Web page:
Since 1945 every effort aimed at developing permanent machinery for the preservation of peace through the employment of a United Nations force has failed. It remains the Canadian view that the effectiveness of the United Nations as an instrument for preventing or stopping armed conflict would be greatly enhanced if permanent arrangements existed for the provision of forces for use by the United Nations in appropriate circumstances. In view of persistent opposition, on political, financial and administrative grounds, to the creation of a permanent United Nations force, it seems unlikely that any major advance in this direction will be achieved at the thirteenth session of the General Assembly. However, the Secretary-General, in his report of the Secretariat study of UNEF experience, may indicate the possibility of at least limited progress through the establishment of a standby organization which would be capable of preparing for, and thereby facilitating, the rapid deployment of observer or patrol type groups to meet various future contingencies.
Until details of the Secretary-General's report are known specific instructions cannot be given. The Delegation will, however, wish to consult with other delegations and report upon the reception of the Secretary-General's study. The Delegation will wish to encourage any initiative which it would appear would carry support in the Assembly for the development of specific proposals to be considered by member governments which would tend to increase the effectiveness of the United Nations in the provision of observer groups or of forces to be charged with the tasks of fact-finding and reporting in areas of international tension or of prevention of conflict and preservation of settlements reached.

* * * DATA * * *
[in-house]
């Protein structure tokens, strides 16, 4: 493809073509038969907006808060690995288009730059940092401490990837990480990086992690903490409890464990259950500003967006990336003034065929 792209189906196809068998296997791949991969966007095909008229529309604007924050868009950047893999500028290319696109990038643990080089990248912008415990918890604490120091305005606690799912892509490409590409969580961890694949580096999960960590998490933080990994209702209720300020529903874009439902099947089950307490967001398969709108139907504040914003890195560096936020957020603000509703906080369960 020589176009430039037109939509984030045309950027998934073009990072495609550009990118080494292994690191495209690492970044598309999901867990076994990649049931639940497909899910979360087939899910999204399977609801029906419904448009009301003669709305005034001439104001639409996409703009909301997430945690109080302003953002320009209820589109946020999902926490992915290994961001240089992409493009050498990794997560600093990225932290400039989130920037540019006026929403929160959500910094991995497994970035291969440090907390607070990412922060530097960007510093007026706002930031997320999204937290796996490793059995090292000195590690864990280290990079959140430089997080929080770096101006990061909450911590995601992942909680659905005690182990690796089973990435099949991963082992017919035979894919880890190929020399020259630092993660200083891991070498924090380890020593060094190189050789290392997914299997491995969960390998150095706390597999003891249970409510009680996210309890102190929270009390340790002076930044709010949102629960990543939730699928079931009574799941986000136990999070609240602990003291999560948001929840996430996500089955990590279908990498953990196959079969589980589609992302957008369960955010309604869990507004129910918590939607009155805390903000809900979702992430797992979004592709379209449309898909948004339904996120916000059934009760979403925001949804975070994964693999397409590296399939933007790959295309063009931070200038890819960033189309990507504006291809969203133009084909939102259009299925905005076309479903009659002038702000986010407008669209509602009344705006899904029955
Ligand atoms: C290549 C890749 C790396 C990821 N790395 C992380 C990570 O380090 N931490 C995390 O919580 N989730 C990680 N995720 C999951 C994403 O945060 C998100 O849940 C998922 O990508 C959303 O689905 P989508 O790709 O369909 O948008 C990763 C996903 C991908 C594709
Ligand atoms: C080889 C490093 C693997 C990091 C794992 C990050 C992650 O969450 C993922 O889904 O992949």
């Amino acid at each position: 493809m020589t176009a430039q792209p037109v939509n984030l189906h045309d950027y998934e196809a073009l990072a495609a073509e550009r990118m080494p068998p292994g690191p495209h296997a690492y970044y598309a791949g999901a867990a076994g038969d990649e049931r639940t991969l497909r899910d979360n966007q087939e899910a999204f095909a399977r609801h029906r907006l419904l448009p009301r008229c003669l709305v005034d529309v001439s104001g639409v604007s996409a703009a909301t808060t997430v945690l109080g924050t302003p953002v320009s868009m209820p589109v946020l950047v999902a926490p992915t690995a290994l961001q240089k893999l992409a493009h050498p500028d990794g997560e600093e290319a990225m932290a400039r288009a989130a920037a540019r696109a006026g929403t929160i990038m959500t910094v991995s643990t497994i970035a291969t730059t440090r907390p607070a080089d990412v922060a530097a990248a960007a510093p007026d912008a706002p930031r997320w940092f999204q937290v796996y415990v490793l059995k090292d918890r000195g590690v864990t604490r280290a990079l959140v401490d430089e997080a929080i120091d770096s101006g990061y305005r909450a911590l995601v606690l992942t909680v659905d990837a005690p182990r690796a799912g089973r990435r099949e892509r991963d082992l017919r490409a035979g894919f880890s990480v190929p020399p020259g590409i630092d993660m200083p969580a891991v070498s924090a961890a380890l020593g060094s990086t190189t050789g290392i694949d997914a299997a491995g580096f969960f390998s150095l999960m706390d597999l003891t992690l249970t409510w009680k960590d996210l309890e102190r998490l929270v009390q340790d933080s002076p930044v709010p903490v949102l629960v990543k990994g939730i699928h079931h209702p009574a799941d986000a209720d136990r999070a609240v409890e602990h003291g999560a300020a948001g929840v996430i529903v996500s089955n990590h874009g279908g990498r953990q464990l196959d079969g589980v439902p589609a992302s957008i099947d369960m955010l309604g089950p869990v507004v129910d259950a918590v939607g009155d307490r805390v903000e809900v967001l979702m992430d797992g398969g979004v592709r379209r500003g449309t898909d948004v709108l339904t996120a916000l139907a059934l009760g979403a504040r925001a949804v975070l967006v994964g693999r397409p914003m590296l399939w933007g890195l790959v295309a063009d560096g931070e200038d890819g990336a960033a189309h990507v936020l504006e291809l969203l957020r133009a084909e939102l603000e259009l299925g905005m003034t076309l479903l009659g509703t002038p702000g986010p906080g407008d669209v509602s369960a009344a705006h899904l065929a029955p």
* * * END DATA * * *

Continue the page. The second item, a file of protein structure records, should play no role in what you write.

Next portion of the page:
Canadian policy supports the establishment of an international space agency to assure that jurisdiction would be vested in the United Nations and that outer space would be used for peaceful and scientific purposes only. The Soviet Union has presented proposals for collaboration within the United Nations in the exploration of outer space, but has linked this question to the elimination of foreign bases. The United States is proposing that there should be a United Nations committee to survey the needs, potentialities and resources in the field of peaceful uses of outer space and to make recommendations.
The course proposed by the United States appears in general appropriate to command the support of the Delegation. It emphasizes international collaboration in the peaceful exploration of space. However, the Delegation should seek to ensure that the disarmament aspects are not neglected and that recognition is given to the need to find without delay a basis for agreement to ensure that outer space will be used exclusively for peaceful and scientific purposes.
The refusal of the Soviet Union to participate in the Disarmament Commission as composed for 1958 has meant that the regular processes of negotiation have been interrupted. However, there has taken place on an ad hoc basis the conference of experts on nuclear tests which reached agreed recommendations on a control system; there is an early prospect of a political conference of the three testing powers with a view to negotiating the terms of a suspension agreement; the United States proposal for technical talks on safeguards against surprise attack is expected to be accepted in principle by the Soviet Union; and there is a possibility that the problems raised by the penetration of outer space may be found suitable for similar specialized consideration. It is evident that, despite the lack of agreed United Nations machinery and the absence of negotiations on the overall problem, there is more evidence of concrete progress this year and a more promising outlook than could be reported at the outset of any previous session. Nevertheless, the existence of an accepted negotiating forum would be desirable to facilitate consideration of the results of specialized discussions and to ensure that the interests of the lesser powers are not neglected.